Conventional marketing and advertising wisdom suggests that a person needs to be exposed to an advertisement seven times before buying. That was great when TV alone ruled advertising, but the web is a bit different.
People don’t have to sit through a commercial if they land on your website. They can click off and more importantly, never come back. What’s the average law firm to do then, when a visitor say lands on the company’s “services” page, but doesn’t convert? That’s where retargeting can help.
A Little Background on Web Conversion
If your website fits the average, you can expect only two percent of the people who visit to convert to a sale of some sort. (Sales in this case can be as narrowly defined as someone actually buying your product to as largely defined as visitors giving you their email addresses to add to your mailing list).
So here’s the issue: How do you get the random visitor, who only visits once to come back so that he or she can be exposed to your message another six times or so? While this is a rhetorical question, the answer to it is very real. Retargeting is the key to this.
What is Retargeting in Marketing?
From there, the pixel follows that visitor around the web. The next time an Adwords advertisement pops up on their computer during a search, chances are pretty good that it’ll be for your law firm’s website. All because of a little cookie.
How Best to Use Retargeting in Legal Marketing
This type of marketing, like many other types, is part of a bigger marketing strategy. One of the best ways you can attract in-bound visitors to your website, who might eventually convert, is by producing some useful evergreen articles about law, according to Coschedule.com.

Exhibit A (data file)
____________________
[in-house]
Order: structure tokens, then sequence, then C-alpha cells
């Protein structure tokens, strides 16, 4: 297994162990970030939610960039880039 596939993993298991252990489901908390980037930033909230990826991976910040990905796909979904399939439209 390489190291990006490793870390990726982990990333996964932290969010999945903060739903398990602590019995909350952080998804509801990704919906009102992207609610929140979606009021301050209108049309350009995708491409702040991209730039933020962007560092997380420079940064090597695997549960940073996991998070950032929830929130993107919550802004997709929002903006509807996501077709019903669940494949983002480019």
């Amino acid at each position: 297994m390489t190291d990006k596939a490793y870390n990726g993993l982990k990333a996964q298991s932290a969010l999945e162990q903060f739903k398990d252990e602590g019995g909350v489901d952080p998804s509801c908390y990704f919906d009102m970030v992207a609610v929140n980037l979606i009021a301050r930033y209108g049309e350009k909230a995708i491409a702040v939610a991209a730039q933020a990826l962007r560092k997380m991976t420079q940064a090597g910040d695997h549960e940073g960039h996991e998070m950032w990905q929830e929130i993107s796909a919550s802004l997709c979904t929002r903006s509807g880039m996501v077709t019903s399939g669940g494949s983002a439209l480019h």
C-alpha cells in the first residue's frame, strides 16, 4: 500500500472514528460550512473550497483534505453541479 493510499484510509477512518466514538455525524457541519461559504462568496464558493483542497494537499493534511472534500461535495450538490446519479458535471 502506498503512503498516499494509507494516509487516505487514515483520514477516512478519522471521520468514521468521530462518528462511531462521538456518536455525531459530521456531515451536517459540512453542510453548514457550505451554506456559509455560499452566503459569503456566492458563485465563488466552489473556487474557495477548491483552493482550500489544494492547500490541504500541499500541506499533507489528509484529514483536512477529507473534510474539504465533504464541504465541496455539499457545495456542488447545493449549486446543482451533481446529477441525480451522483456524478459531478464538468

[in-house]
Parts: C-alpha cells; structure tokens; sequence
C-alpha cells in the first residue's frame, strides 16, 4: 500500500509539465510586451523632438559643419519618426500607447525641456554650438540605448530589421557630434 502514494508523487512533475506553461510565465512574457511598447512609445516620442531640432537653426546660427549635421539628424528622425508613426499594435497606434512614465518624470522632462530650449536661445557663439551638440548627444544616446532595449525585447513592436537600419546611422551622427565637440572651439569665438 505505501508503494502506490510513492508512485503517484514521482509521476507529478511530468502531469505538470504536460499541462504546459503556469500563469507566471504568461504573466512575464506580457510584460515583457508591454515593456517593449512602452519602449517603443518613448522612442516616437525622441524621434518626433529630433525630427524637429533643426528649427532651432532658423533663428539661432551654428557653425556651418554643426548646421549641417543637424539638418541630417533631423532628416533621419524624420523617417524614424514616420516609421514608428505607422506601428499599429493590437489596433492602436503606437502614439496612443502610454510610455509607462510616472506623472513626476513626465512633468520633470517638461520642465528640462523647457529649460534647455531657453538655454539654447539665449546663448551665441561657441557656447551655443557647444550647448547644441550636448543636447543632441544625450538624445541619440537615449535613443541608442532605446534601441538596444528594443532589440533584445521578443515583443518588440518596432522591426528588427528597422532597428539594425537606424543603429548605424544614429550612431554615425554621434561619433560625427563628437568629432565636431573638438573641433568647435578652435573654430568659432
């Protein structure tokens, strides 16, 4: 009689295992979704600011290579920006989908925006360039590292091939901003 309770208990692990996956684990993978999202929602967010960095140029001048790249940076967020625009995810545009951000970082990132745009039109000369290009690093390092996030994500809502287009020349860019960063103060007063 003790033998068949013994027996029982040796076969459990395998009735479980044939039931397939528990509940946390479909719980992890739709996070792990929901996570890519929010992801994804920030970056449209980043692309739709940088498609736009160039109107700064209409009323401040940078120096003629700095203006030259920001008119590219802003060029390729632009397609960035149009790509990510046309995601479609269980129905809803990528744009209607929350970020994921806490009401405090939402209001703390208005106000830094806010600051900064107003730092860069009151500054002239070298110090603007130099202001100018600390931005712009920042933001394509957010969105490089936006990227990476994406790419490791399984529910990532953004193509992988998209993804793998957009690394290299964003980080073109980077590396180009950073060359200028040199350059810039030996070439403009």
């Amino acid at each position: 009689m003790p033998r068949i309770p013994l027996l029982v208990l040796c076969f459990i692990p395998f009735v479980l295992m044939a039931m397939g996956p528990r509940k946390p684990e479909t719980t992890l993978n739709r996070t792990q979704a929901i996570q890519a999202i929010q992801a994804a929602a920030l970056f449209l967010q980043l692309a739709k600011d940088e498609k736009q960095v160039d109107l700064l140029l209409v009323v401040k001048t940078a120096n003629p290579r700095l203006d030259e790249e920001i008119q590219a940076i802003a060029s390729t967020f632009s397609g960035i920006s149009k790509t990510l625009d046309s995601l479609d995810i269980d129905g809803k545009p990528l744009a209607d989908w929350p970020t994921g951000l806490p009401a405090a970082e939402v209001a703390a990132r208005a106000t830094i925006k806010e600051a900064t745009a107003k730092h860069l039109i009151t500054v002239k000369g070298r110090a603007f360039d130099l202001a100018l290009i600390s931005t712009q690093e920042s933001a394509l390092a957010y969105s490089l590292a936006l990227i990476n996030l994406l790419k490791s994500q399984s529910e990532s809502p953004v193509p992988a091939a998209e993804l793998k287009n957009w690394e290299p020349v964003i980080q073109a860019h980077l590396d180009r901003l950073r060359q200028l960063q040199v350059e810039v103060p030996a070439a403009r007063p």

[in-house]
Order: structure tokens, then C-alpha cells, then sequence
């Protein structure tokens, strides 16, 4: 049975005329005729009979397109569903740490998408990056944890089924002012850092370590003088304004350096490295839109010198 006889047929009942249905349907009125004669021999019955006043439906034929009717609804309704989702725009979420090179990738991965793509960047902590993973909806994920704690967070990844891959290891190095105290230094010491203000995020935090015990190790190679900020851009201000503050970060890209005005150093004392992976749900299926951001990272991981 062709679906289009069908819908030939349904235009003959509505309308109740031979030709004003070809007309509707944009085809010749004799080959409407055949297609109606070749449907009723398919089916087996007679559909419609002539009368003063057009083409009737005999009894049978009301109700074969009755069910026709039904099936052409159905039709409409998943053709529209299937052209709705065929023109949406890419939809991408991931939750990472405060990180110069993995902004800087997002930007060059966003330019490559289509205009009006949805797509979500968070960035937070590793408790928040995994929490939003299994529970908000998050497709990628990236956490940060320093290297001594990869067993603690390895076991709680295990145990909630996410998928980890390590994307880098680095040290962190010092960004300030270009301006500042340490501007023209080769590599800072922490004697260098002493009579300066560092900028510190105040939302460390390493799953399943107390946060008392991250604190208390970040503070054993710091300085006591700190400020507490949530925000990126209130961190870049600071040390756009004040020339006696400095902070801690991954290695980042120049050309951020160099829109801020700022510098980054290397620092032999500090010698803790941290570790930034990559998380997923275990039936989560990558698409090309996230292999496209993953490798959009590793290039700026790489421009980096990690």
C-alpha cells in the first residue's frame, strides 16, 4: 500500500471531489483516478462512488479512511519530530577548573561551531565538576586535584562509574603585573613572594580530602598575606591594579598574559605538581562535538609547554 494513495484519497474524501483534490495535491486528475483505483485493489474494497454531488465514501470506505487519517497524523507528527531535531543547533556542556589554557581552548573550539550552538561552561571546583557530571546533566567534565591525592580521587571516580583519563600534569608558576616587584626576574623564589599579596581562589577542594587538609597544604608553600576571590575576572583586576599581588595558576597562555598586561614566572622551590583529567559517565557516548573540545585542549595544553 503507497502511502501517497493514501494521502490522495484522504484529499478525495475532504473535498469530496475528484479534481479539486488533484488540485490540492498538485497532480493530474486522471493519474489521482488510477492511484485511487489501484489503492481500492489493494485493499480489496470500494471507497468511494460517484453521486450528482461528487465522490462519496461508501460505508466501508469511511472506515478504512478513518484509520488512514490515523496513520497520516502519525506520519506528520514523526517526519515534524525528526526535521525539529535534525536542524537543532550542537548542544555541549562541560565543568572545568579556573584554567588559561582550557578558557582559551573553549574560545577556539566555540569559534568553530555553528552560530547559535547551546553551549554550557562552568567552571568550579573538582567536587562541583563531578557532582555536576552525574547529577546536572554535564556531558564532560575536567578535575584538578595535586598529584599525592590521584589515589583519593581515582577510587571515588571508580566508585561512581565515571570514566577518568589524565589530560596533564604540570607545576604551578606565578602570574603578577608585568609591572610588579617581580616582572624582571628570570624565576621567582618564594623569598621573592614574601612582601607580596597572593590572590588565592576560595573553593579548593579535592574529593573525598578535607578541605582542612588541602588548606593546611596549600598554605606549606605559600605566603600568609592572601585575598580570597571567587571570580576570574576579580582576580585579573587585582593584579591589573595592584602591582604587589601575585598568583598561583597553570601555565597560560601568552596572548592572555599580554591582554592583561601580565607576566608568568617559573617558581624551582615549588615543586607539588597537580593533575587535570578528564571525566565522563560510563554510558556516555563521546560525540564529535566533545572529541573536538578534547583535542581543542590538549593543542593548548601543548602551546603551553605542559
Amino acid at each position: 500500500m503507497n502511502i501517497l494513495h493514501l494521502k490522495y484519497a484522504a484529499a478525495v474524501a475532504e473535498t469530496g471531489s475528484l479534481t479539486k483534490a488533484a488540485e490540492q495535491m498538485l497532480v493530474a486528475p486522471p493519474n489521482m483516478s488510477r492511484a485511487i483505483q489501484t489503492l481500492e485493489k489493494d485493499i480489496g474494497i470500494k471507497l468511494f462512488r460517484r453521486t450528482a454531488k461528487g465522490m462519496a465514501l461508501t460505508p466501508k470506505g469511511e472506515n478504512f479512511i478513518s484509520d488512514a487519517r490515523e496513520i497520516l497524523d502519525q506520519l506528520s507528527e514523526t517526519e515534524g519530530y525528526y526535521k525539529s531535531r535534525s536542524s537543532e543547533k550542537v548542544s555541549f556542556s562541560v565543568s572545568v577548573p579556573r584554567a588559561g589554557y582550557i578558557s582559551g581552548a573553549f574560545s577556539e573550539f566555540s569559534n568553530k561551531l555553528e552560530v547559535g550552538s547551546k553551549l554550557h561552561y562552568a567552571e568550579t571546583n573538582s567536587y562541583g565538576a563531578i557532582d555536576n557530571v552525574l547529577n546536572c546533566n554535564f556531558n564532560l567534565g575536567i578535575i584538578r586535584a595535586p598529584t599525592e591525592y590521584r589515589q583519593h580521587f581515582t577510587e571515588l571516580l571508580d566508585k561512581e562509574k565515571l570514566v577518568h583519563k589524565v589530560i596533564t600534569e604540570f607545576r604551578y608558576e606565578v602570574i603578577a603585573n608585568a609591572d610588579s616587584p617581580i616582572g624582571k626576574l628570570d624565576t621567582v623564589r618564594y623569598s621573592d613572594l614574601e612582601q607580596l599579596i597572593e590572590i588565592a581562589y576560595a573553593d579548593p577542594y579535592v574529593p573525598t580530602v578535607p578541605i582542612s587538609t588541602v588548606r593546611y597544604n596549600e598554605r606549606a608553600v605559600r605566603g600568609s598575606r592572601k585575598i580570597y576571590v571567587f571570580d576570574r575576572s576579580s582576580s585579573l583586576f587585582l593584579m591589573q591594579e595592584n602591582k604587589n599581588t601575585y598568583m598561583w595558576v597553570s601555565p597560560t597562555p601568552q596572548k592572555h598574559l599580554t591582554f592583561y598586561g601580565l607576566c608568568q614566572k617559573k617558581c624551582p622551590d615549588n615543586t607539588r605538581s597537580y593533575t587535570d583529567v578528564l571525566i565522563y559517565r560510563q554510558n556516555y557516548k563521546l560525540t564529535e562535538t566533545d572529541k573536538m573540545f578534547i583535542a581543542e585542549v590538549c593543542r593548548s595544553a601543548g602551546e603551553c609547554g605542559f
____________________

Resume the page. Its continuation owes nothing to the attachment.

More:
So what would you blog about? How about topics like filling out legal forms yourself so that your lawsuit doesn’t get thrown out of court? For many people representing themselves in court, this is a major reason why their paperwork is rejected. Or how about the top 10 things you need to think about when creating a living trust?
According to Moz.com, you can then use your pixel to either target that particular webpage if you want some specific traffic related to that topic. Or you can do a more general cookie-type for a broader reach.
What Types of Retargeting is There?
There are several ways you can use retargeting. Here are a couple, according to Ecoconsultancy.com. These include search, contextual, and email targeting.
Email retargeting provides the boldest, most direct form of a Please-come-back message. You can literally email the person who abandoned your site at the shopping cart stage and coax them to buy.
Search retargeting ensures that people who search the web will see ad displays that point them toward your site.
Finally, contextual marketing builds on the commonalities that businesses have. In the law context, it might be that your firm specializes in art investments.
If the searcher in question visits your site and then visits a site like Sotheby’s or Christie’s, where she looks at art for sale, this visitor might see your ad. The reason being?
Chances are good that the customer is a cross-over visitor, meaning that the person who invests in million-dollar art is going to want to have a law firm that specializes in fine art law.
This type of marketing is possible thanks to technology. Not only is it technology which tracks the visitor, but it does so in real time. That means as a marketer, you can bid on ad impressions in an up-to-the-minute fashion, according to Marketingland.com.
Here’s what we mean. Let’s go back to the fine art client. If that’s your firm’s specialty, the pixel that’s in that potential client’s cookies folder ensures that the she will see ads about fine art law, not family law or estate planning, (with the exception of the crossovers, who will their fine art to their children or grandchildren).
The trick for you as the marketer for your firm is to decide which types of retargeting to undertake and how narrowly you want to define your niche.
As with all marketing tools and campaigns, you’ll want to test, test, test each separate element of your message, meaning that if you decided this month to add retargeting to your marketing repertoire, don’t also start running a TV or radio ad at the same time. You won’t know where you get your leads/ sales from if you do.
If you’d like to learn more about how retargeting can help your law firm, contact Real Legal Marketing today.